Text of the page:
Now you’re in business… the patent office.

--Steve Kilian and Tim Fryatt

Dialogue with the Loch Ness Monster

One Step Forward, Two Steps Banks

Wednesday, October 6, 2010

Half Ours

We’re divorced from reality. We get half of it. We pay our fantasies in monthly installments. We get visitation rights to the world. The rest of the time we spend in a singles bar, on the rebound, deep into a midlife crisis, trying to finesse small talk into a seduction, trying to turn seduction into an ongoing conversation. We end up step-parents to someone else’s world. We don’t own it, and we know we’re going to leave. We won’t let anything bad happen to it while we’re here, but once we’re gone these  people are going to fall off a cliff into oblivion—and we’ll be oblivial to them.

We’re bugging out of a country no-one’s seen, building a country that will never be. All the while people keep dying, but we don’t see that  either. There are people who have seen too much, but they’re invisible. Others are oblivious and invisible. Everyone keeps winking out. Every time we blink we go blind. We’re only seeing half the time, and a third of that is a dream (do we blink in our dreams? We must, or we’d go mad). We tried to conquer half the world, and it’s only half ours.

Our visiting privileges get whittled down to weekends, then we’re cut down to visiting hours, then half hour slots. It’s a sit-com sliced into you-tube segments. Can I really hold your attention for half an hour? How about three-and-a-half minutes? How about the next five  seconds,  starting now?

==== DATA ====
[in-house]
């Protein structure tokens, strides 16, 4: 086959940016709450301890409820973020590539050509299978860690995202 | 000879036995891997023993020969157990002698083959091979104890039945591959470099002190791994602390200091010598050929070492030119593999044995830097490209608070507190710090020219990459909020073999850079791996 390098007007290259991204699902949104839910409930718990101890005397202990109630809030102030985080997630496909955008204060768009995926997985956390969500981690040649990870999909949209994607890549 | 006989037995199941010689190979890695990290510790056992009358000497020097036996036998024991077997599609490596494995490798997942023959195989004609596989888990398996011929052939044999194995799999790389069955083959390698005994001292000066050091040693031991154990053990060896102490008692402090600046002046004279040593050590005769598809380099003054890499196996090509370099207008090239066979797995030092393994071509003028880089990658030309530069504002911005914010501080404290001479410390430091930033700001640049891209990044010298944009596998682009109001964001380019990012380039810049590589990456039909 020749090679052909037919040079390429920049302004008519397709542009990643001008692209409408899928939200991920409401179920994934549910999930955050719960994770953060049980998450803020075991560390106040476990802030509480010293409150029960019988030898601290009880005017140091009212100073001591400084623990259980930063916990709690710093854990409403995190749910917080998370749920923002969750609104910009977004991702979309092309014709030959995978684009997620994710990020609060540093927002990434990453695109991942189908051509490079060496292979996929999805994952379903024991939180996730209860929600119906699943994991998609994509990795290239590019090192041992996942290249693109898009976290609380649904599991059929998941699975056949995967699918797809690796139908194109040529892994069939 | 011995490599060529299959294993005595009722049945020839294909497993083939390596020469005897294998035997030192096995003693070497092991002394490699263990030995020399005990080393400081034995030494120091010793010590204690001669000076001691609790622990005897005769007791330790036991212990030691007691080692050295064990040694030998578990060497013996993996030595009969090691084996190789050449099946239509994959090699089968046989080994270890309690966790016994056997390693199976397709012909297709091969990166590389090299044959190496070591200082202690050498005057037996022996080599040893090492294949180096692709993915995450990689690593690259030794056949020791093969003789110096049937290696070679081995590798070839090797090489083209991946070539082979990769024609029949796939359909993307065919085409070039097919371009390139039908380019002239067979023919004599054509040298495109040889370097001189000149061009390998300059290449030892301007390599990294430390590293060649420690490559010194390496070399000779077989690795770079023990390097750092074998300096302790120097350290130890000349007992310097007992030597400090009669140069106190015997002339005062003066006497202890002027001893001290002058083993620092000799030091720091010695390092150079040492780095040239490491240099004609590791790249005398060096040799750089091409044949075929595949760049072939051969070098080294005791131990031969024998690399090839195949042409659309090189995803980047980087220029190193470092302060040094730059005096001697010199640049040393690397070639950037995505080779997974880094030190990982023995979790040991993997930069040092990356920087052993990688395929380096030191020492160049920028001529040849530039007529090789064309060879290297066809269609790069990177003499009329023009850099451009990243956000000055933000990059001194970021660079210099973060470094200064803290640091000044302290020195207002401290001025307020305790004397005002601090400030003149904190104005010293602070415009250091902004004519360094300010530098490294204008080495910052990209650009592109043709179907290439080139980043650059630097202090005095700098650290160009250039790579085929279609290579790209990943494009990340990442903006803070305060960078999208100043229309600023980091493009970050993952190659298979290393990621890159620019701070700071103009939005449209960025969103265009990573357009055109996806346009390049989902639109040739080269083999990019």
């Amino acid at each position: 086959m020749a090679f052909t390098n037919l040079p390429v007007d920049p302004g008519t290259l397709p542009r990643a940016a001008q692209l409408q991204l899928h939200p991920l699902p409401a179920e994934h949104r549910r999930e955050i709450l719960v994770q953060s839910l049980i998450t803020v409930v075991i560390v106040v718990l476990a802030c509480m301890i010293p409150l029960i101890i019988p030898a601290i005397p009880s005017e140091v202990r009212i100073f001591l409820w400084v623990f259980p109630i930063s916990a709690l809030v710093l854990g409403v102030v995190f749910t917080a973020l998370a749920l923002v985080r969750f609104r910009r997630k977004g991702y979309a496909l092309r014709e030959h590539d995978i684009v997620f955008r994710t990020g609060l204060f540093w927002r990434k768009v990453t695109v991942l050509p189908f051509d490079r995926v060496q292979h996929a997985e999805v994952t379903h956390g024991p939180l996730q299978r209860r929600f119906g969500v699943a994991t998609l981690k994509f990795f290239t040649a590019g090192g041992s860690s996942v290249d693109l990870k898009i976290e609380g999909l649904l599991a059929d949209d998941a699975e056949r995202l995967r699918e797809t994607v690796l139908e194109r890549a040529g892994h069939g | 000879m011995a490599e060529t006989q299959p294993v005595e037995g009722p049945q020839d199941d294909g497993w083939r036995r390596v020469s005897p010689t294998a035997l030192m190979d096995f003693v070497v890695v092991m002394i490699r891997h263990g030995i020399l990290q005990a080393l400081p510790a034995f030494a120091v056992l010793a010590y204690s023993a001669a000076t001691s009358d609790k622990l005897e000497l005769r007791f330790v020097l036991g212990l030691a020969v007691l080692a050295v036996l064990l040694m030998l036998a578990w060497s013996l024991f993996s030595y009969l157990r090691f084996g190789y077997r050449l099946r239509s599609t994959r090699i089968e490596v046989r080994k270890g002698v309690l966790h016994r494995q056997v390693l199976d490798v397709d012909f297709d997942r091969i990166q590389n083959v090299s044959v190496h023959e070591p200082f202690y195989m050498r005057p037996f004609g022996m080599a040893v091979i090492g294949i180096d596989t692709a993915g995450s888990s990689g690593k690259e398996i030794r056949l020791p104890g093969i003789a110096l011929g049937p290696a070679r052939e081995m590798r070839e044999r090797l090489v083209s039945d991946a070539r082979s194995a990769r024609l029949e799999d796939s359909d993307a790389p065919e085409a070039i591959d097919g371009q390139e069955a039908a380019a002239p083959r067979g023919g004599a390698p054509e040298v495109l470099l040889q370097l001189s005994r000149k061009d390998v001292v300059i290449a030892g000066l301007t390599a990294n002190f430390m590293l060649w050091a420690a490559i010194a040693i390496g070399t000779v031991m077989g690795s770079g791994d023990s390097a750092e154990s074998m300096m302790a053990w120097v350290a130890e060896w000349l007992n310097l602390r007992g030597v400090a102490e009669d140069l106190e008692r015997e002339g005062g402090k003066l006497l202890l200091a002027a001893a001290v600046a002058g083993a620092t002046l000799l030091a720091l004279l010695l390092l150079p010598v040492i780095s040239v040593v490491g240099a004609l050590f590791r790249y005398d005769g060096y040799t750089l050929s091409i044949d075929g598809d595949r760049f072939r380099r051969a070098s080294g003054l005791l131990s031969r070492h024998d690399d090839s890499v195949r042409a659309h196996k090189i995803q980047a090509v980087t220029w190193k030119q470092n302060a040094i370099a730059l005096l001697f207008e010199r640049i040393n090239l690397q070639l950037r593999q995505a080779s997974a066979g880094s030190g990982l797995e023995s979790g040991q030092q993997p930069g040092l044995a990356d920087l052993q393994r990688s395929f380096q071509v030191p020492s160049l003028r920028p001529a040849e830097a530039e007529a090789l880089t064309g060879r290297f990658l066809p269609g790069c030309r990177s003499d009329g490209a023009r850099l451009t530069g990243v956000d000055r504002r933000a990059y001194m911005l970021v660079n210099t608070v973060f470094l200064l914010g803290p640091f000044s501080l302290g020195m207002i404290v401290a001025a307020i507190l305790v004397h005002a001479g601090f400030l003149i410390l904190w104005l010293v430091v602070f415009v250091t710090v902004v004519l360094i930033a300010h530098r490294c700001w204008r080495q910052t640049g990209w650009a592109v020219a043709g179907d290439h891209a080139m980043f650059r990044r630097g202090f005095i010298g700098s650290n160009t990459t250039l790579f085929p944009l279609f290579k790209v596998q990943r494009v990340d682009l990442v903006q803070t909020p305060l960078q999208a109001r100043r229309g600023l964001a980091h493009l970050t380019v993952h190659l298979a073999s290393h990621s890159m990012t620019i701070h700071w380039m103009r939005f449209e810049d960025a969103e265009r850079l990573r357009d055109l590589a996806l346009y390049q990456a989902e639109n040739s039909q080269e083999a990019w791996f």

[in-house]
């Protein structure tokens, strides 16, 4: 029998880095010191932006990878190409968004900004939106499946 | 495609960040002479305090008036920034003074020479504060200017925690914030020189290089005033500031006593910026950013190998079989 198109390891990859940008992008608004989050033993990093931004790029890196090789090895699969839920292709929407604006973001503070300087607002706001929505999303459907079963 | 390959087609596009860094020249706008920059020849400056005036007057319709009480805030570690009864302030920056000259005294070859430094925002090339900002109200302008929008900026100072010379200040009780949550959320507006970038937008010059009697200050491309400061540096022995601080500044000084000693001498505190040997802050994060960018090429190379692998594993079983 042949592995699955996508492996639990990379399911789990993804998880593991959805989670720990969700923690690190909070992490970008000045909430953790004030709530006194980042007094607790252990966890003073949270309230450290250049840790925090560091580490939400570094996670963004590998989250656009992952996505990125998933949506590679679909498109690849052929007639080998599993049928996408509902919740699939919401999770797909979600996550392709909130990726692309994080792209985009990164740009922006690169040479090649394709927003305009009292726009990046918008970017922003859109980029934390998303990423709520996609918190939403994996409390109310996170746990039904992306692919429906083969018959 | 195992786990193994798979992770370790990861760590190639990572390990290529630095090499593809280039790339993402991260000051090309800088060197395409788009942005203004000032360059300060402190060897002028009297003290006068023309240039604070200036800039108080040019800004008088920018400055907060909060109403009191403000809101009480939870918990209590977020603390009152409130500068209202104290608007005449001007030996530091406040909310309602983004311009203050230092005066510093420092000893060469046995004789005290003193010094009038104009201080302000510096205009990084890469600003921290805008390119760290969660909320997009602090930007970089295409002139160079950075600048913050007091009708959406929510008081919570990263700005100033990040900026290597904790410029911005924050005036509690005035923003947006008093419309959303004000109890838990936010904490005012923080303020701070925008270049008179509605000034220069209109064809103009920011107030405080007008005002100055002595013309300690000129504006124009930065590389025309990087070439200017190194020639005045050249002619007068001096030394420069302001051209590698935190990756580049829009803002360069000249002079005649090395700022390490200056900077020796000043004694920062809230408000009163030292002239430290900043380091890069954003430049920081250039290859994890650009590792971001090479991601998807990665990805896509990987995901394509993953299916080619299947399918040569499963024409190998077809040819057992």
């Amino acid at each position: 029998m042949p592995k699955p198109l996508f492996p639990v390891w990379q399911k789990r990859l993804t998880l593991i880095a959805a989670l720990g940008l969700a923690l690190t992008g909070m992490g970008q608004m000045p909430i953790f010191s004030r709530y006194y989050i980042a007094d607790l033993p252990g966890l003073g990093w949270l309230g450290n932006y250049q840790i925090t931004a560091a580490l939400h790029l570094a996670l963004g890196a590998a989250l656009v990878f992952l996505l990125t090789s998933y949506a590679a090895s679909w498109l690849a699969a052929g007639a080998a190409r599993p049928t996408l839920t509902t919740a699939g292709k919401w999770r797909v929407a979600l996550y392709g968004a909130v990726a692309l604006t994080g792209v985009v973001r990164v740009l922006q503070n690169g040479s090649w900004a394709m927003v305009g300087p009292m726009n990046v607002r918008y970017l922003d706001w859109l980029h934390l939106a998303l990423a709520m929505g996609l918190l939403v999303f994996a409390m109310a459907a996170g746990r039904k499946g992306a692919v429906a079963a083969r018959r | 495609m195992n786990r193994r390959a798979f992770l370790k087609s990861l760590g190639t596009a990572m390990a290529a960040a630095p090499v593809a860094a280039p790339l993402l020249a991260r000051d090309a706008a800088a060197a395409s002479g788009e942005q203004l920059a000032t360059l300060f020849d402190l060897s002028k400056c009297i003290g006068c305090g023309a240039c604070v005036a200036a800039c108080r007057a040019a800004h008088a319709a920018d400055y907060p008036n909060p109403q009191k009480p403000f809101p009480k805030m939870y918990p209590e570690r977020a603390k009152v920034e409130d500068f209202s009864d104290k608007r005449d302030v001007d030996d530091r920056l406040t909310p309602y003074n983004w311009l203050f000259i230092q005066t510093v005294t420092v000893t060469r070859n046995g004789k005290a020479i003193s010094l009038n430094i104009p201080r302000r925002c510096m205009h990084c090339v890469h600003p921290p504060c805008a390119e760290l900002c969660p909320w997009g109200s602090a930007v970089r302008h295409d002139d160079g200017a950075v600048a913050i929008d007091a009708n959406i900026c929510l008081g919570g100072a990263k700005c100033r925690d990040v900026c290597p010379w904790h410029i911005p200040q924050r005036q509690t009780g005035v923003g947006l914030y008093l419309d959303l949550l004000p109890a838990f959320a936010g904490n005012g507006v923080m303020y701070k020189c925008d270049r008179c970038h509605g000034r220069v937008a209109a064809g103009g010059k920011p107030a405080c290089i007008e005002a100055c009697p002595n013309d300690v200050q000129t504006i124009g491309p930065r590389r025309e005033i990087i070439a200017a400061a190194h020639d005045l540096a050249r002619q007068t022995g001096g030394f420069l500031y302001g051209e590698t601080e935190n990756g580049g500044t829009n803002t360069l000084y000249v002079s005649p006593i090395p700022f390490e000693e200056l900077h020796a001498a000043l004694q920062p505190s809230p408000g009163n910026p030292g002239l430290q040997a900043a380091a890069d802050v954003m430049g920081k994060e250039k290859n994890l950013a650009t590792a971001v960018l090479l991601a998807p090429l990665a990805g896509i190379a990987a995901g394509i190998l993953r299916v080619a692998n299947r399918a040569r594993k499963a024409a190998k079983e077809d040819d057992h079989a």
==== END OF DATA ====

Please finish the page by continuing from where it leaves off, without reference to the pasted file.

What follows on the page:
--Dan Kilian

This was the program text from a solo show I did at The Sidewalk. It was a half-hour slot! Get it?

Unpublished Interview of Dan Kilian by Todd E. Jones

Adventures in Solitaire

Tuesday, October 5, 2010


His skin became dry and oddly numb.  It thickened over the course of a month or two, and he found himself eating handfuls of grass during his walks in the park.  A few teeth fell out on either side of his mouth, and the sockets never closed.  Eventually a nub of bone grew out of each of the holes, blunt cones that distorted his cheeks and made him drool all the time until his cheeks shifted and thickened to accommodate the tusks.

The depression was crushing.  He was in pain and wept openly for most of the day.  One day he went through the apartment and smashed all of the mirrors so that he wouldn’t be reminded of his deformity.  He closed the shades so he wouldn't catch his reflection in the windows at night.  He watched endless hours of television, drinking.

After six months the tusks were each a foot long and he could barely lift his head.   Either his fingers had shrunk or his palms had grown so that only one knuckle showed beyond the fleshy mass of his hand.  He could no longer speak and ordered food with his computer.  Mostly he got smoothies and such, as he had trouble getting normal food into his mouth.  He hadn't left the apartment in weeks.

One day he lurched up out of his reclining chair and collapsed to all fours.  He crawled across the floor to the window, sweeping aside the curtains and smashing it open with his tusks.  He raked out the broken glass and splintered mullions and put his head out into the strange air of the place where he used to live.

Then he trumpeted.

--Steve Kilian

Fab Facts about The Beatles Rock Band Game

Reasons To Hope For Our Economy